Bed shortage for mental health patients affecting Iowans
CEDAR FALLS (KWWL) -
After reporting stories about Iowa's bed shortage problem for mental health patients, more parents have been reaching out to share their experiences, including one Cedar Falls family.
Talissa Sherberne, 14, was diagnosed with oppositional defiant disorder, which makes social interaction like school or even sitting at home, confrontational.
Talissa's mother, Jodi, says Iowa's lack of mental health resources makes life difficult.
Jodi Sherburne is a single mom, and she's trying to do it all on her own.
During the last year and a half, she's had to bring Talissa to the Emergency Room three times to treat her depression.
"She could be sitting here, just fine as could be, and then you just ask her a question, and she could just blow up at any given time," Sherberne said.
After Talissa was treated in Waterloo, she was sent to Mason City the second time due to a bed shortage.
The last time, she was sent to Iowa City.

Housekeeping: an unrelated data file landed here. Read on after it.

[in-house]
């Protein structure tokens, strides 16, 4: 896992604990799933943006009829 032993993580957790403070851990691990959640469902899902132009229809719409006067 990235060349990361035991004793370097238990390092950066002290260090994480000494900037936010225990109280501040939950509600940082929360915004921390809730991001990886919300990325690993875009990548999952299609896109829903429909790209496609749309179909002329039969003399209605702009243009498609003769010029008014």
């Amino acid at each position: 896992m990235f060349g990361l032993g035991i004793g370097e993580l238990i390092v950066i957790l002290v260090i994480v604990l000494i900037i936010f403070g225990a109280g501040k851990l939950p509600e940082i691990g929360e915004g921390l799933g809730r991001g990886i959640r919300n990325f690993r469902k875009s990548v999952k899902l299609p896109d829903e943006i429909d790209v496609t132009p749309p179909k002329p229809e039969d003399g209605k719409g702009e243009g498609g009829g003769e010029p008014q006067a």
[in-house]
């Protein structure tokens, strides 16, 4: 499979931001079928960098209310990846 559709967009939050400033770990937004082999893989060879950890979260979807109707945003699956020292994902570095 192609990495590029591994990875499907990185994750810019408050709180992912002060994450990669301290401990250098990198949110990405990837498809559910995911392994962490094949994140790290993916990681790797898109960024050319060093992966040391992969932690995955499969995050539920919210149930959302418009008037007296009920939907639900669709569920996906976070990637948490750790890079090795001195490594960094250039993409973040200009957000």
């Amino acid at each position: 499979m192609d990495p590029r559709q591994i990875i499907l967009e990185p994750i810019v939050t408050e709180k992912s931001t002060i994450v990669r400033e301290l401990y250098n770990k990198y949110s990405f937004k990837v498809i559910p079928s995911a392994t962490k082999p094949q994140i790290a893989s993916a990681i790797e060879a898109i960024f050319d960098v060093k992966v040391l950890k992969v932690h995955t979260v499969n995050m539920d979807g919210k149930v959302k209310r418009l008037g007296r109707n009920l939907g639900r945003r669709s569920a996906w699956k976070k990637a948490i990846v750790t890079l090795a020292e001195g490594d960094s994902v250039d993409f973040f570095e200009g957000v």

"I just came home, and I cried. I told them to please call me as soon as they got there, because I worried the whole way, was my daughter going to make it there safe? Was she with someone safe? Because, how am I to know," Jodi said.
This week, Talissa has been doing well, but that wasn't the case last week.
"Finally the principal called and said, 'Jodi, I've tried everything. I'm going to have to send her home,' " Jodi said.
Jodi said it's frustrating asking for help here at home and knowing the best she can do for Talissa is sending her away.
"A lot of parents are on a budget. They don't have the funds to go travel to go see their children," Jodi said.
Right now, Talissa talks to a school counselor every week in Cedar Falls, she is also meets with a psychiatrist in Waterloo to treat her ODD, and she is also set up to meet with another counselor later this month.
She's also taking medication.
Please stay with KWWL News on-air and online as we continue to dig deeper into Iowa's bed shortage problem for mental health patients.